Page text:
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I don't see it that way, at least now with General. Most anybody that's doing research online has some knowledge about what they want and are just checking out the differences in function, details and price. Considering what most big iron costs, people are pretty particular about what they buy and don't usually pull the trigger at the first product they see. It's pretty obvious when you see the price discrepancy difference between General and General International that there's a distinct difference between the two. That's plenty of information for someone to dig deeper for additional details.
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Upscale wrote:

I agree, it should be obvious. My comments were drawn from experience of many forum messages from people who seemed confused.
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wrote:

And as one who has been through it, you are right, statistically speaking. When a company does not clearly differentiate between their various lines, blurring occurs in the market place. The ususal outcome is that the top line suffers damage. This also happens to be where the margins are usually highest and where the firms reputation is anchored.
The big box junk at the bottom of the totem pole gets placement in the home centers based on the reputation of the firms top line. But margins get squeezed by the 800 lb. gorilla. You're not making any money, but the volume is growing to the point you have to have it. Then someone comes along and offers the gorilla a similar product for a penny less and he gives them your shelf space. But by now, folks are beginning to doubt the quality of your top line, so you have trouble across all the lines.
The best strategy is to completly separate the lines with absolutley no link bottom to top.
Frank
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You could be right, but I think it depends on how one looks at it. When you buy from a car dealership, there's products for the thrifty person and the person with large quantities of disposable income. As with most companies. Only difference on a website is that the printed word doesn't register in the mind nearly as fast as the visual image and that's where the internet falls down ~ at least for now. Don't forget, the internet is barely twenty years old and old farts like us have to reorder our thinking to prevent falling into the online pitfall of instant gratification. I wonder if kids who have grown not knowing any period when the internet did not exist have the same trouble we have?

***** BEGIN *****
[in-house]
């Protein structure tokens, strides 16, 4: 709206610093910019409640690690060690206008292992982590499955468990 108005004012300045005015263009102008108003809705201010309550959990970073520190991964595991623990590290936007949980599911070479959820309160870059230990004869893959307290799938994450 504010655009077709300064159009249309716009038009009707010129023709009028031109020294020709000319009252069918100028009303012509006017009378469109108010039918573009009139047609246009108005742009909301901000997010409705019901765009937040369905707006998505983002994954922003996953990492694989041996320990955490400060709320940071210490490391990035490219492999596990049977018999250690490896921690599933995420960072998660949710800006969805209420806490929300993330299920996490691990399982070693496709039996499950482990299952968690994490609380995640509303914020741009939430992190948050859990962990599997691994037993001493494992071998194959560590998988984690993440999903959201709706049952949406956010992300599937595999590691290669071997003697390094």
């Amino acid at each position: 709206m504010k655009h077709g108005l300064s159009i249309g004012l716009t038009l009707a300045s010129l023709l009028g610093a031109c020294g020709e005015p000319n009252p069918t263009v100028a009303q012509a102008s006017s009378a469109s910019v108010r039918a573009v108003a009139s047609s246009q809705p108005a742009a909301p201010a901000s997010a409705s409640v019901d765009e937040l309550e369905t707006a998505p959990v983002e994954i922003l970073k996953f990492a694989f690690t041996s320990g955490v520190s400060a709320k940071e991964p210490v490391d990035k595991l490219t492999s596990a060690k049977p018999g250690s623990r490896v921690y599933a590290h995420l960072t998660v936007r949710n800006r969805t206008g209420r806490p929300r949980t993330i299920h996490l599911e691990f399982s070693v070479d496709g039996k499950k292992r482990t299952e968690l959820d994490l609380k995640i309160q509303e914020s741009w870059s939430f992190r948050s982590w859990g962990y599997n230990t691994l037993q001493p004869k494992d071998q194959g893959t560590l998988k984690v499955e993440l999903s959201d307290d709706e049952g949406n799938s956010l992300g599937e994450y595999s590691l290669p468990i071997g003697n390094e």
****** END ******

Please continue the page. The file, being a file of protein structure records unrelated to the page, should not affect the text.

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Upscale wrote:

There is a range, but did you ever notice that Toyota and Lexus cars are sold from different properties? The same goes for Infinity and Nissan.
Scion, as a newly created "hip", but lower-end brand, is sold by specific folks, in a specifically decorated "dealership within a dealership".
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In Houston it is not uncommon to see Cadilliacs and Buicks side by side on the show room floor. For a while the closest Cadillac dealer had Cadillac, Buick, GMC, and Hummer. More so with American built cars you see a mix of the product lines.
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Leon wrote: ...

Here all of those plus Chevy and Toyota...
What's the point of this? There are even dealerships I know of w/ mixed Chrysler/Ford/GM/Toyota/U_Pick_It on the same floor...
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The point, variety to offer the customer. Competition if fierce in Houston. The more you have to offer the more likely you will sell something.
Keep in mind also that many brands have closely tied relationships.
Mazda and Ford build products for each other, Toyota, Suzuki, Isuzu, Chevrolet, and Honda have all built for each other at some scale. Several years ago the Chevy Nova was built by Toyota. Honda purchased the original Passport from Isuzu but oddly Isuzu did not build that vehicle, Chevrolet built all of them, The Blazer, Rodeo, and Passport.
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dpb wrote:

Different brands...
There is no $20000 Lexus, and there's no $80000 Toyota.
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<<There is a range, but did you ever notice that Toyota and Lexus cars are sold from different properties? The same goes for Infinity and Nissan.>>
When Acura was introduced into this country, the existing Honda dealers had first crack at the franchises, but there was a catch: the Acura dealership could not be located in or adjacent to the same town as that dealer's Honda facility. So, for example, Schaller has a Honda showroom in New Britain but had to locate their Acura store in Manchester. I'm sure they would have preferred Morande's location, but it wasn't allowed.
Lee